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Some of the 40-odd risks are well-known and have been taxing those long concerned about how our natural and built environments will cope in a rapidly changing world.
Its impact on potable water supplies, on regional infrastructure and on low-lying buildings are obvious inclusions on the shortlist of long-term problems. So, too, are the risks to ecosystems due to sea-level rise, extreme weather and from the spread of invasive species.
Other areas might not have been immediately obvious to anyone other than those who spend time understanding the knock-on effect of significant, costly change.
It identifies threats to social cohesion and community wellbeing from displacement, and of the exacerbation of inequity due to unequal distribution of climate change impacts. It also identifies the massive costs associated with lost productivity, disaster relief spending and unfunded contingent liabilities.
Even the financial system could be affected by the instability arising from extreme weather events and the costly impact of tackling ongoing, gradual changes.
The list worsens as one reads on, as does the sense we are struggling to meet the risks head-on.
The assessment says there is a risk of maladaptation due to the application of practices, process and tools that do not account for uncertainty and change over long timeframes.
Climate change’s impacts, it says, will be exacerbated because current institutional arrangements are not fit for climate change adaptation.
The assessment challenges the Government but this does not mean the Government will — or can — provide the silver-bullet solutions the crisis may well need.
After all, the Government does not form all floodwalls or stopbanks. It does not plan subdivisions, urban water systems or stormwater drains. It leaves the doing to others:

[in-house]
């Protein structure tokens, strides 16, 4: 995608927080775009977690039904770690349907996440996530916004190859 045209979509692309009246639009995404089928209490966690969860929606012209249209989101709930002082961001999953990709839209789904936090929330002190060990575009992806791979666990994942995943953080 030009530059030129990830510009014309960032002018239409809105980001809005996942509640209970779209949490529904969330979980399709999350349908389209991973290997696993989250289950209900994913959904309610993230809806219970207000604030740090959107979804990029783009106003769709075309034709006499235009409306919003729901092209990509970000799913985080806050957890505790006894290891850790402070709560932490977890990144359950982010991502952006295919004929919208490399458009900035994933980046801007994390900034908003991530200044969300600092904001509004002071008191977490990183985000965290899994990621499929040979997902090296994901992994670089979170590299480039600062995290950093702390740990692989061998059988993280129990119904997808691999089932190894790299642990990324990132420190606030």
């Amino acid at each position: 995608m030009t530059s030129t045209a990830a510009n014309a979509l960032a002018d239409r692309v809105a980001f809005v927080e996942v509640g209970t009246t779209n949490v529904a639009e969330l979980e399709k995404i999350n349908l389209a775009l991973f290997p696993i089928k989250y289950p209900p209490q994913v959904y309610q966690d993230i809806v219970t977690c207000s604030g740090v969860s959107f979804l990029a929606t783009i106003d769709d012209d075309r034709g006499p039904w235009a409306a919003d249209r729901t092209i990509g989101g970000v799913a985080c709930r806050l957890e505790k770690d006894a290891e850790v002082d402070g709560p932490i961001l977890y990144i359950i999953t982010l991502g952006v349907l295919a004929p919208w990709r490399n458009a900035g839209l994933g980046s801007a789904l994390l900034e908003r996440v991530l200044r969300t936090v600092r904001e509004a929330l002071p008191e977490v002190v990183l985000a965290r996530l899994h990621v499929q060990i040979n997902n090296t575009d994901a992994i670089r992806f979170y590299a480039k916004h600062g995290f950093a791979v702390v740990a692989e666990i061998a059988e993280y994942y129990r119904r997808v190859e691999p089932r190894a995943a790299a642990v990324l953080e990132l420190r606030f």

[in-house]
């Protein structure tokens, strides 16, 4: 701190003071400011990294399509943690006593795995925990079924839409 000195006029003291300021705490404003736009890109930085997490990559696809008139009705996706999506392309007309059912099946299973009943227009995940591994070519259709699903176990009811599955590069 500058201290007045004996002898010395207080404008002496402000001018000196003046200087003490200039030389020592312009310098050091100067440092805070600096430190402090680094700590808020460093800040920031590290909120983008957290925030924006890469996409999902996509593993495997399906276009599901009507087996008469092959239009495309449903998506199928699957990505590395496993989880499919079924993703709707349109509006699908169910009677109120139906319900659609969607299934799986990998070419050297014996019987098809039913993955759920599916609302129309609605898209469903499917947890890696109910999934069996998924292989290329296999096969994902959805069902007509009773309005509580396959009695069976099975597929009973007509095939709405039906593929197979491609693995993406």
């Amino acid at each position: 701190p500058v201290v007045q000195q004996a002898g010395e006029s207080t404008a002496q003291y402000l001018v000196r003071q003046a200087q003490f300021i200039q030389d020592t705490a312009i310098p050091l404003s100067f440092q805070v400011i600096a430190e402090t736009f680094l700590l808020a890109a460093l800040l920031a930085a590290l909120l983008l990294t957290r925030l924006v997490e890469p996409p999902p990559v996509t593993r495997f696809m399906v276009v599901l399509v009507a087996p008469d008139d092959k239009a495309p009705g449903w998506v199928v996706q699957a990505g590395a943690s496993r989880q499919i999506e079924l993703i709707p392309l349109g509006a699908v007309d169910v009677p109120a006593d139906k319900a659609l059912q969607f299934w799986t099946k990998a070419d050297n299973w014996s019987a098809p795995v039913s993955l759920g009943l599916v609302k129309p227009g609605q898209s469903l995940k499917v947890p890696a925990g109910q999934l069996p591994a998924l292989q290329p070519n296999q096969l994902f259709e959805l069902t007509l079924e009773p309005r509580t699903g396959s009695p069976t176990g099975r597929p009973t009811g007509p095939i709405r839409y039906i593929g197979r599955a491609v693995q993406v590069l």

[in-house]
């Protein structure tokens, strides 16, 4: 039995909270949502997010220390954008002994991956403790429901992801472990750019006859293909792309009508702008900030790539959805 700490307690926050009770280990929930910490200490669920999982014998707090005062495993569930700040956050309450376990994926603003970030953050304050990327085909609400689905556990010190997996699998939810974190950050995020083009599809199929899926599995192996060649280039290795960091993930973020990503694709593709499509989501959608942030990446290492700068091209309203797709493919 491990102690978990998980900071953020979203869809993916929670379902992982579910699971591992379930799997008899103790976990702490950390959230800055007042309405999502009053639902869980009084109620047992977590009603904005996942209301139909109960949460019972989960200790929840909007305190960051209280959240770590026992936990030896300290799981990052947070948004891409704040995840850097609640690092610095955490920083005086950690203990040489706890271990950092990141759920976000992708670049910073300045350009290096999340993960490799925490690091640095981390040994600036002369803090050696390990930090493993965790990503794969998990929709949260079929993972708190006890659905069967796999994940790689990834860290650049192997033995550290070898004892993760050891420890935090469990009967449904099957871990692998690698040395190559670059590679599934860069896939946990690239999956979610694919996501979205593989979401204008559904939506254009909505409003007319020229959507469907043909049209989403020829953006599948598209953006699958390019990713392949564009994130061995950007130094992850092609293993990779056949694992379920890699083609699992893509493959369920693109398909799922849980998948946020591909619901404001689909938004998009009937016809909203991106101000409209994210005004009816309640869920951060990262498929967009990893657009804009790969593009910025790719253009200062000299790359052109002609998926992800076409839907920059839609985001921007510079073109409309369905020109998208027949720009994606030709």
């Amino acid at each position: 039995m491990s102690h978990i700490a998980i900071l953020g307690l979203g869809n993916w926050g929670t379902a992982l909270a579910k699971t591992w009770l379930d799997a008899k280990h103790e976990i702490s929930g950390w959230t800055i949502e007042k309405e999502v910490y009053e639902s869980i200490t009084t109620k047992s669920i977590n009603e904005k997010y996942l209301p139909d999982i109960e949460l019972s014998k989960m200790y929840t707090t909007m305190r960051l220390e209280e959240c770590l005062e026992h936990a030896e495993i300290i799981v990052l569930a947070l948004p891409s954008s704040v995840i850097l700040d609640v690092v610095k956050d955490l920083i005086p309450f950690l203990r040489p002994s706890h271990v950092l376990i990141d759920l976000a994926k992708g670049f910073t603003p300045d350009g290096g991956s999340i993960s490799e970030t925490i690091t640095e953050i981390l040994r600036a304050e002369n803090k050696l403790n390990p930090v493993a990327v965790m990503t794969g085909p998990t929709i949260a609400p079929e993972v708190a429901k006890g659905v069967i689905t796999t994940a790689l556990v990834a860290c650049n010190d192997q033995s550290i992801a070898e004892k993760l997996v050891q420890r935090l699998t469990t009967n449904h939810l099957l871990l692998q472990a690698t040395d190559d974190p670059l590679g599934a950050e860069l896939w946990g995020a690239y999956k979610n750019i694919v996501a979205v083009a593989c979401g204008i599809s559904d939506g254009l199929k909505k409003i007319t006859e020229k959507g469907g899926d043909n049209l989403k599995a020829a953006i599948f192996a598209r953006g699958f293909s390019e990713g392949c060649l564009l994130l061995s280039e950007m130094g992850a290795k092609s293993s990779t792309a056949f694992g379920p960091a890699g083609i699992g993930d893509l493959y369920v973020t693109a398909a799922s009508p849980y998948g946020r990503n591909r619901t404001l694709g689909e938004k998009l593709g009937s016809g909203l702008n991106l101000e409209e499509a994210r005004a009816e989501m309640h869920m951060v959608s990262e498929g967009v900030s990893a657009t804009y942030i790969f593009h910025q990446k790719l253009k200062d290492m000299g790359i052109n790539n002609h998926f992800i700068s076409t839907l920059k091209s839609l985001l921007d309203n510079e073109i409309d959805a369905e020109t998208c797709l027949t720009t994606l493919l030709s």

regional, city and district councils are at the pointed end of the response.
Councils are in charge of the emergency responses and policy directions that have the most obvious, immediate and long-lasting effects on the local impacts of climate change.
They each make their own decisions as to how their districts should develop in light of climate change, and how they and their communities should respond to its most pressing effects.
They have their own policy frameworks which they develop in response to local concerns. They are helped by science and shared guidelines, but their policies are up to them.
Over the past five years, there has been a sense our towns and regions have been left to tackle the local effects of climate change on their own. Inconsistency has been a result.
The Dunedin City Council has a climate change adaptation plan and Mayor Aaron Hawkins has been clear in the need for climate change to factor in its decision-making.
Meanwhile, West Coast Regional Council chairman Allan Birchfield said climate change was a "rort" as his council digested a summary of the many hazards its region faced.
Such "political inconsistency" is par for the course in a democracy but having the tools to fathom what might seem unfathomable can minimise the risk this might pose.
Local Government New Zealand president Dave Cull says central government must now provide a framework enabling councils to increase their response to the "hyper-local" but, cumulatively, nationally significant threats that come with climate change.
The Resource Management Act does not explicitly allow for climate change adaptation. The Act may be replaced, and it is hoped climate change-ready policy will be quickly developed in its place. Until then, councils will continue to do as best they can, with the tools they have, in lieu of a unified policy response to local examples of a national — global — problem.